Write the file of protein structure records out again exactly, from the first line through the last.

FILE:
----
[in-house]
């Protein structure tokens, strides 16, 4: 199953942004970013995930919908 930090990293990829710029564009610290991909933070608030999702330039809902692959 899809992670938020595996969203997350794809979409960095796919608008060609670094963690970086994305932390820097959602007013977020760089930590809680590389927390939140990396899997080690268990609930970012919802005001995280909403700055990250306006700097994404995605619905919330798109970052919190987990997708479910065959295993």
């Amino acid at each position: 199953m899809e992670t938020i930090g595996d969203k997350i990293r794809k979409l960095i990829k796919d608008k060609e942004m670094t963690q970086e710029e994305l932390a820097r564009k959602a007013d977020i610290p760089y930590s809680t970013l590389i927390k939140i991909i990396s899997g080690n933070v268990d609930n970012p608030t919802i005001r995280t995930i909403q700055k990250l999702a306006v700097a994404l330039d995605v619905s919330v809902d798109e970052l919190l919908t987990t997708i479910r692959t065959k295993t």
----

[in-house]
């Protein structure tokens, strides 16, 4: 199953942004970013995930919908 930090990293990829710029564009610290991909933070608030999702330039809902692959 899809992670938020595996969203997350794809979409960095796919608008060609670094963690970086994305932390820097959602007013977020760089930590809680590389927390939140990396899997080690268990609930970012919802005001995280909403700055990250306006700097994404995605619905919330798109970052919190987990997708479910065959295993």
């Amino acid at each position: 199953m899809e992670t938020i930090g595996d969203k997350i990293r794809k979409l960095i990829k796919d608008k060609e942004m670094t963690q970086e710029e994305l932390a820097r564009k959602a007013d977020i610290p760089y930590s809680t970013l590389i927390k939140i991909i990396s899997g080690n933070v268990d609930n970012p608030t919802i005001r995280t995930i909403q700055k990250l999702a306006v700097a994404l330039d995605v619905s919330v809902d798109e970052l919190l919908t987990t997708i479910r692959t065959k295993t």